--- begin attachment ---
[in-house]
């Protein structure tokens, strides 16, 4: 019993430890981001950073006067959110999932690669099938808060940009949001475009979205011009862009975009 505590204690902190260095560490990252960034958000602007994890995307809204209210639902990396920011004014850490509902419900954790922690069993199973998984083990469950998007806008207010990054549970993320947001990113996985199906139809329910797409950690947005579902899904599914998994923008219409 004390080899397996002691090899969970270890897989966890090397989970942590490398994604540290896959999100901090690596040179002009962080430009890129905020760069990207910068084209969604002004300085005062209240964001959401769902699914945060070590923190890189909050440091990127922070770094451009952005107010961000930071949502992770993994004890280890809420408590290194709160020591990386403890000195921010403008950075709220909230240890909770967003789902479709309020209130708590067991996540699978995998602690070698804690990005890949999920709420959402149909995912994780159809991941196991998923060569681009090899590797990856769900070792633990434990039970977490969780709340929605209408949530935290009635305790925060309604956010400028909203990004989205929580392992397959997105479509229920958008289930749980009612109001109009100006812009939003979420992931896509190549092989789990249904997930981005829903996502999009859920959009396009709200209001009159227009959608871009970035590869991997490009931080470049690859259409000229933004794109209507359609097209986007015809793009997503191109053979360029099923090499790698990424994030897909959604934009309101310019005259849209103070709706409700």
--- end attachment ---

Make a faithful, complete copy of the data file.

[in-house]
């Protein structure tokens, strides 16, 4: 019993430890981001950073006067959110999932690669099938808060940009949001475009979205011009862009975009 505590204690902190260095560490990252960034958000602007994890995307809204209210639902990396920011004014850490509902419900954790922690069993199973998984083990469950998007806008207010990054549970993320947001990113996985199906139809329910797409950690947005579902899904599914998994923008219409 004390080899397996002691090899969970270890897989966890090397989970942590490398994604540290896959999100901090690596040179002009962080430009890129905020760069990207910068084209969604002004300085005062209240964001959401769902699914945060070590923190890189909050440091990127922070770094451009952005107010961000930071949502992770993994004890280890809420408590290194709160020591990386403890000195921010403008950075709220909230240890909770967003789902479709309020209130708590067991996540699978995998602690070698804690990005890949999920709420959402149909995912994780159809991941196991998923060569681009090899590797990856769900070792633990434990039970977490969780709340929605209408949530935290009635305790925060309604956010400028909203990004989205929580392992397959997105479509229920958008289930749980009612109001109009100006812009939003979420992931896509190549092989789990249904997930981005829903996502999009859920959009396009709200209001009159227009959608871009970035590869991997490009931080470049690859259409000229933004794109209507359609097209986007015809793009997503191109053979360029099923090499790698990424994030897909959604934009309101310019005259849209103070709706409700």